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Post-Boehm flutes


Flute makers in Paris, London, and New York manufactured Boehm-system ring-key flutes, which were not patented, from about 1838 onward. The French makers modified the mechanism and tone of the Boehm flute to make it more like the instruments they were accustomed to. A ring-key flute by Rudall & Rose of London is shown here.

Boehm did patent the cylindrical flute of 1847 in France and England, licensing its production to Godfroy & Lot in Paris and Rudall & Rose in London. This company, later called Rudall, Carte & Co., built flutes to many designs by English inventors that combined various Boehm features--the cylindrical bore, the fingering, parts of the mechanism--in new ways. The most successful was the 'Carte & Boehm's Systems Combined (1867 Patent)' (shown here), which could be played with almost the same fingering as the old keyed flute, as well as with Boehm's fingering.These were made in wood, ebonite, or silver, and were played in some English orchestras until well after World War 2.

In America, where the Boehm flute was not patented, flutists and makers in New York enthusiastically promoted the Boehm flute, mostly playing instruments by Boehm himself or close copies by local builders. In the 1880s William S. Haynes founded a flute making company and began to copy the French-style metal Boehm flutes owned by players of the Boston Symphony Orchestra. Other companies in Boston and Elkhart, Indiana, vigorously promoted their own versions of the same models during the late 19th and early 20th centuries.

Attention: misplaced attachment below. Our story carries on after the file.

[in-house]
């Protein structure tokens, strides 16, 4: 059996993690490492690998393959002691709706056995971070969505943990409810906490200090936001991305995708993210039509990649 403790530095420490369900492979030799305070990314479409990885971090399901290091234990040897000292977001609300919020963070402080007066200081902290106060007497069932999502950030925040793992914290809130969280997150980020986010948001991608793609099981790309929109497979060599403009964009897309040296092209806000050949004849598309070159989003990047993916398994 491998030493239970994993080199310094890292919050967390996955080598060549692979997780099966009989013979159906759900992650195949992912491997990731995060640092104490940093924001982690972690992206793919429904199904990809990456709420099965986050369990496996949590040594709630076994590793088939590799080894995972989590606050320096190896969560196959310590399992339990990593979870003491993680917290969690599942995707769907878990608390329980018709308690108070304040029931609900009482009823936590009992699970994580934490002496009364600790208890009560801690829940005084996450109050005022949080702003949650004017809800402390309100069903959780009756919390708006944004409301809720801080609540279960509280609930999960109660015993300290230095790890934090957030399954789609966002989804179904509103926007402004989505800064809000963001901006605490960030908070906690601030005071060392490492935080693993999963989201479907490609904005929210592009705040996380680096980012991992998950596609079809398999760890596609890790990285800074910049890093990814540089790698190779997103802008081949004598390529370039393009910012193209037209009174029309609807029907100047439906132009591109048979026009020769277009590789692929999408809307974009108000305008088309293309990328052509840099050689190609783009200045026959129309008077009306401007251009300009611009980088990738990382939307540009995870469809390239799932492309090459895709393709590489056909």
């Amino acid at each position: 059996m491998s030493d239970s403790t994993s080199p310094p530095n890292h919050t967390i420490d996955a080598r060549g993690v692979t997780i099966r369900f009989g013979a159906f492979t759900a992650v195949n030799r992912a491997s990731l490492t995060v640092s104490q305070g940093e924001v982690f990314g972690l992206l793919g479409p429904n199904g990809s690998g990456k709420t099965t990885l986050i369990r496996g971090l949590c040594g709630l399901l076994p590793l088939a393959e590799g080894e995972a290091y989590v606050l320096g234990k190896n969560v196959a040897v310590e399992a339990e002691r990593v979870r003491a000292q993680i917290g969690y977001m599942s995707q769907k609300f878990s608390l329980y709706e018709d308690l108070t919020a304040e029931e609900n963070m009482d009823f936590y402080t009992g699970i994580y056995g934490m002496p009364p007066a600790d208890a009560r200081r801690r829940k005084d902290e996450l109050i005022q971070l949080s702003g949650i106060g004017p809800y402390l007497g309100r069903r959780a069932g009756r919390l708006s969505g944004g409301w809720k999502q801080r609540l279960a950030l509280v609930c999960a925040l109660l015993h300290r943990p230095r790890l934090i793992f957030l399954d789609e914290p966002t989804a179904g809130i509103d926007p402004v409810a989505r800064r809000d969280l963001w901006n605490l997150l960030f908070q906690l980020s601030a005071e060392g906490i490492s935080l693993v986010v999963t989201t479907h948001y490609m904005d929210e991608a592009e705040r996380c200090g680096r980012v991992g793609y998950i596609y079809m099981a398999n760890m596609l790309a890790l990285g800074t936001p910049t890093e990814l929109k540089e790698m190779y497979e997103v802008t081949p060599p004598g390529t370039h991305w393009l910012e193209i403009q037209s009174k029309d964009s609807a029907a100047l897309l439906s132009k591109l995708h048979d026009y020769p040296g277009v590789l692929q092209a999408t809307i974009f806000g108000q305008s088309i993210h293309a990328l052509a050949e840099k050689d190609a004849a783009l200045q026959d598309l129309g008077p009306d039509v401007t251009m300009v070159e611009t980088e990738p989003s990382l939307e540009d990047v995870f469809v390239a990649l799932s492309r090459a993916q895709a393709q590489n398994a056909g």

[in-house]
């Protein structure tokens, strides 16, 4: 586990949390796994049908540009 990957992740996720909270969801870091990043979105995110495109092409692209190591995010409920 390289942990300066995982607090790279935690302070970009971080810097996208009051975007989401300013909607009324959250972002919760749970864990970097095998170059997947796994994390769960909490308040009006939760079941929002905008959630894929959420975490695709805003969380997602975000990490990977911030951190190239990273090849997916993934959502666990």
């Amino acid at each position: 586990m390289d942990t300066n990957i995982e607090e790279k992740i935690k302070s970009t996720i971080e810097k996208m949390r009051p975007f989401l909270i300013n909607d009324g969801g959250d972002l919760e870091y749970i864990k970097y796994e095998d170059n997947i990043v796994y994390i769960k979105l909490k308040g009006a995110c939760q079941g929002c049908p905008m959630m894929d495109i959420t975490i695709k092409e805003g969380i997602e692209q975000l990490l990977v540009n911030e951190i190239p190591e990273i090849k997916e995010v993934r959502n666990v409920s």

However some flutists continued to object to aspects of the Boehm flute, particularly its fingering and tone. In Germany a 9- or 11- keyed flute of a pattern introduced by Heinrich Friedrich Meyer of Hamburg in 1853, or a Viennese flute by Koch or Ziegler, remained the usual orchestral instrument through the 19th century. The flutist Maximilian Schwedler of Leipzig developed a keyed conical flute to extend the usefulness of the traditional flute in orchestral music by Richard Strauss and others, while attempting to preserve its traditional sound. These were played in some German ensembles until after World War 1.Schwedler's 'Reform' flute is shown here.

Modern flutes

Chapter 10, 'Nineteenth-century eclecticism', of Ardal Powell's The Flute (Yale University Press, 2002) contains more information on the flutes, playing styles, and personalities of the 19th century.

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